Papain supplements: Stimulate the small intestine enzymes to identify gluten, reducing the immune system response properly.
Fish Oil: Acts as a coating for your intestinal lining to keep your small intestines from becoming inflamed.
Herbal Treatments: Goldenseal and olive leaf extracts are commonly used to treat celiac disease because they help regulate and protect the immune system, reducing the small intestine’s autoimmune effects.
Chamomile is another good herb to reduce digestive inflammation and upset stomachs that are associated with celiac disease.
Valerian helps reduce stress and spasms in the intestines.
Activated charcoal is primarily used medicinally to absorb ingested poisons. And it also helps to reduce bloating and gas.
Ginger is potent anti-nausea effects and helps with sore stomachs.
Turmeric is a known anti-inflammatory, and many people find it speeds up the healing process. The easiest way to consume (large doses) of turmeric is to pop a pill.
Apple cider vinegar has been shown to alleviate many stomach dilemmas, and gluten ingestion is one of them. (We suggest diluting a tablespoon in one cup of water.)
Horsetail Tea: Reduces the digestive tract’s inflammation and the intestines while also boosting the digestive system’s strength and durability, so your system is less sensitive to gluten.
If your celiac disease has gone untreated for a long time, you may be malnourished. Malnutrition can cause hair loss, along with a host of other problems. Alopecia areata occurs when your immune system attacks your hair follicles, causing varying degrees of hair loss.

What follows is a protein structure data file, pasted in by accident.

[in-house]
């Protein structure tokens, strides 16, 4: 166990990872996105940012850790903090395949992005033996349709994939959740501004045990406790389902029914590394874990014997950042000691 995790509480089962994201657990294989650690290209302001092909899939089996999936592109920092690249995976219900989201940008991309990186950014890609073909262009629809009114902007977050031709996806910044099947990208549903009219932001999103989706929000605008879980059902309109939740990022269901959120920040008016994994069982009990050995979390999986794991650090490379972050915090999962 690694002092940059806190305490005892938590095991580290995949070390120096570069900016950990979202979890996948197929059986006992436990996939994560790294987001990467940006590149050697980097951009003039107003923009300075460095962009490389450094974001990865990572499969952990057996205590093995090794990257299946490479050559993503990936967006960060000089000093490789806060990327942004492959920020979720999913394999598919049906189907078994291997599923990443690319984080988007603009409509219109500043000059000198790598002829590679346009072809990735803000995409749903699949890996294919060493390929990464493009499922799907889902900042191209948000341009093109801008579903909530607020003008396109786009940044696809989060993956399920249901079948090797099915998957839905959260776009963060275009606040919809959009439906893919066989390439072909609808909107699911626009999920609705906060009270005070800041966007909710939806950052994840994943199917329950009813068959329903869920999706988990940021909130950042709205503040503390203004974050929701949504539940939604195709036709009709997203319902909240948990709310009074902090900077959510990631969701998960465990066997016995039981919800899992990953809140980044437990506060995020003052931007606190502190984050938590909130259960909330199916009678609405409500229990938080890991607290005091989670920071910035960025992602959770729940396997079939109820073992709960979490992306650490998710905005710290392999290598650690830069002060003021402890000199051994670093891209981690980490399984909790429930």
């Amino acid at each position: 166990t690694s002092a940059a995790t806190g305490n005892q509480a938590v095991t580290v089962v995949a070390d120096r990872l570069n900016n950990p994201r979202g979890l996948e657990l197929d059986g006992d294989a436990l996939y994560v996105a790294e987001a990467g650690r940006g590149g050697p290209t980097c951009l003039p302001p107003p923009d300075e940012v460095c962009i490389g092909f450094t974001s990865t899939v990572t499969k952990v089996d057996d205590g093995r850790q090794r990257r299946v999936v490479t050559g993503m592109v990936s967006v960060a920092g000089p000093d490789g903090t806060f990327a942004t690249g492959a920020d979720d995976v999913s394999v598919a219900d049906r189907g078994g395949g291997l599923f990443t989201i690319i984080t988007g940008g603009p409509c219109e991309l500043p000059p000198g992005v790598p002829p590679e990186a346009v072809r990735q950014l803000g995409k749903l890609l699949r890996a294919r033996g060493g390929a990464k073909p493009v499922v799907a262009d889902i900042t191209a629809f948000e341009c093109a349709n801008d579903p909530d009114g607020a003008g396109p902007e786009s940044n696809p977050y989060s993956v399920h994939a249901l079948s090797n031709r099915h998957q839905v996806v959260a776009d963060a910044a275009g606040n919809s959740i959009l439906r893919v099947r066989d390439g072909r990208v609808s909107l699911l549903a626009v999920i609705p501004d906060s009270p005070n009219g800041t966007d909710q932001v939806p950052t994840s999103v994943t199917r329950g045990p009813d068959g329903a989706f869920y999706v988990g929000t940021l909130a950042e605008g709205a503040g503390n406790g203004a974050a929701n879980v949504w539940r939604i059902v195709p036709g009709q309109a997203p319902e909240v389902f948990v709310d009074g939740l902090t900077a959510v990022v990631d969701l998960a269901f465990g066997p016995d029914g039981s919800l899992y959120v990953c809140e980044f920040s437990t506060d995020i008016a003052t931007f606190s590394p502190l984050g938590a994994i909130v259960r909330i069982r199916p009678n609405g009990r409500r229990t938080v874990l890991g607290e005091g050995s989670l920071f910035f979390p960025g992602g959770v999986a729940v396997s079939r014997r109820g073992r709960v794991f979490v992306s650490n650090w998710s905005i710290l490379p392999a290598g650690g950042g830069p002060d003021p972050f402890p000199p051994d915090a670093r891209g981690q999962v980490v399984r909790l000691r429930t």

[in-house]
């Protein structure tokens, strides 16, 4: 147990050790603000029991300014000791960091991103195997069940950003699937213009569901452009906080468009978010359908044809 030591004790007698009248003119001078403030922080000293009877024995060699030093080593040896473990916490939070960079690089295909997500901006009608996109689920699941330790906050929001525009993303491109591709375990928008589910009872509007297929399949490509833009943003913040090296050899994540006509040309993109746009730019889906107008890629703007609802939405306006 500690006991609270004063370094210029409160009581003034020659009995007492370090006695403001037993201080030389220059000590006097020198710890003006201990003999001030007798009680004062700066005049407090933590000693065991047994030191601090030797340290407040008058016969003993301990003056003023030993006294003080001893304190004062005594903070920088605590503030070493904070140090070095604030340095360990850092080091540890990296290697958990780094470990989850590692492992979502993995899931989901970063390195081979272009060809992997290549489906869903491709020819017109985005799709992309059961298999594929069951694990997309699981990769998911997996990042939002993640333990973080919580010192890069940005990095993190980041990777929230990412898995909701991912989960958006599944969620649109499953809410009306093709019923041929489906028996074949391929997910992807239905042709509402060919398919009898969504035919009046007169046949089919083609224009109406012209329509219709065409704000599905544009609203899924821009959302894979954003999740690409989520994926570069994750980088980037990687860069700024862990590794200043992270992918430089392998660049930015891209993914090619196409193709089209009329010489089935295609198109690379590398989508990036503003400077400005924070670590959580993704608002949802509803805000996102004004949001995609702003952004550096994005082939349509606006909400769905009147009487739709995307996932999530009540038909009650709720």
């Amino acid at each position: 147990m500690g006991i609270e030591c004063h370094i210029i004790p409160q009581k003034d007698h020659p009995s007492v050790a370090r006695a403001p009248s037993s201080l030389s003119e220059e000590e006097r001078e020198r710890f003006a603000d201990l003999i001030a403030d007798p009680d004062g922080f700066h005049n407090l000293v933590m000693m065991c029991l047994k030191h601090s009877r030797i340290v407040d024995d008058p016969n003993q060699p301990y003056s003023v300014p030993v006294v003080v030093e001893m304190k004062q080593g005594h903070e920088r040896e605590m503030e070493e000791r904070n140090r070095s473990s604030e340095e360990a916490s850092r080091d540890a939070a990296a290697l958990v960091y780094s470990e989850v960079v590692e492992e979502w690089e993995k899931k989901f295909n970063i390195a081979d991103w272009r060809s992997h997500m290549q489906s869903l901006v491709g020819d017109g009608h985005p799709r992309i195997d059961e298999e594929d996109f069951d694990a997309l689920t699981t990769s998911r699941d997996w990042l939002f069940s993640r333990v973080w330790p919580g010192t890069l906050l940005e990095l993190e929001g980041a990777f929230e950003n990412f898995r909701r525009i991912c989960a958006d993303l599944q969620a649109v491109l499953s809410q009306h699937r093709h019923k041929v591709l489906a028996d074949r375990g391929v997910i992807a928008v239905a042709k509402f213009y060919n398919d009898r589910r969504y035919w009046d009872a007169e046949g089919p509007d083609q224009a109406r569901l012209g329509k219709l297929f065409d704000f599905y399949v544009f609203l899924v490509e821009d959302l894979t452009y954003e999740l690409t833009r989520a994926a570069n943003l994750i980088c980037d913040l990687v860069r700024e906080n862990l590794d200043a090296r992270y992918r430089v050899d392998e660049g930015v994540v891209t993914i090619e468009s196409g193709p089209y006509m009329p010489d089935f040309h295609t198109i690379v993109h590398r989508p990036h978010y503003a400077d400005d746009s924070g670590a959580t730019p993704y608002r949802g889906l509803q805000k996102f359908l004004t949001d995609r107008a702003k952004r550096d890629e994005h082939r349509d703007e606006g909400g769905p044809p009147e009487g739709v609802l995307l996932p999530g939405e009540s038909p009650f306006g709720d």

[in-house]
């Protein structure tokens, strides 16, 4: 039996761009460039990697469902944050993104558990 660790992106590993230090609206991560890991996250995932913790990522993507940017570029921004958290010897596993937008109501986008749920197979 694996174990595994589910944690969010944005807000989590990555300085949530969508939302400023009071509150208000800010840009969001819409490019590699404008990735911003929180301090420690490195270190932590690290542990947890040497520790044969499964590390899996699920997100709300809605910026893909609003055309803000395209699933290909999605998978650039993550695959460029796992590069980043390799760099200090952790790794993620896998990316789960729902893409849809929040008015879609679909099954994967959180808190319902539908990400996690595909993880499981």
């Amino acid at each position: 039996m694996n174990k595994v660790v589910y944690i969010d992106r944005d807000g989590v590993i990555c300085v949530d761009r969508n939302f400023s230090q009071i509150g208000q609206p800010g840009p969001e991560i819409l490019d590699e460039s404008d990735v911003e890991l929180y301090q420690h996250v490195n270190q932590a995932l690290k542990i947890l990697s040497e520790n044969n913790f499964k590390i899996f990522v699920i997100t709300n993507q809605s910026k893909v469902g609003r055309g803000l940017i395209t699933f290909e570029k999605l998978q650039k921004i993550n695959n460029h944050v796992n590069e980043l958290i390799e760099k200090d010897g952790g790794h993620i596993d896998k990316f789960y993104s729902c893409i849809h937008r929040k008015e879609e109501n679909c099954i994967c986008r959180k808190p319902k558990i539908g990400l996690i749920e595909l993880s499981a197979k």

Case Studies To Check-Out:
https://pubmed.ncbi.nlm.nih.gov/23624889/ (study investigated the correlation of hair loss in patients with inflammatory bowel disease)
https://pubmed.ncbi.nlm.nih.gov/27833723/ (Celiac Autoantibodies in Alopecia Areata)
https://pubmed.ncbi.nlm.nih.gov/16498340/ (Reappearance of alopecia areata)
Foods that help with Hair Loss:
Spinach is a superfood comprising vitamins B, C, and E, potassium, calcium, iron, magnesium, and omega-3 fatty acids, all of which are required for healthy hair growth.
(Oatmeal )The ingredients included in an oatmeal hair mask are aloe vera, olive oil, and milk. Aloe vera has aloesin that promotes the regeneration of new hair follicles.
Curry leaves promote longer and stronger hair. Add only a few drops of the essential oil of curry leaves to your regular hair oil and massage your scalp with it. You can also boil some curry leaves and then use that water to rinse hair.
Flaxseed Gel massage stimulates the hair follicles in the scalp while improving blood circulation. It deals with problems like dandruff, hair breakage, and hair thinning. Flax seeds are high in Omega-3 fatty acids. Omega-3 fatty acids help you avoid a dry, scaly scalp and nourish your hair.
(Avocado) Mix one teaspoon of avocado oil, a teaspoon of olive oil, half a teaspoon of natural honey, and one egg. Vitamins B and E in avocado strengthens hair. Vitamin E repairs the damage on the scalp that is likely to slow or prevent hair growth, while vitamin B is essential for hair growth.
Please, as always, drop any questions you may have below. Feel free to like and share. Remember to consult with your doctor before changing or adding anything to your lifestyle or diet.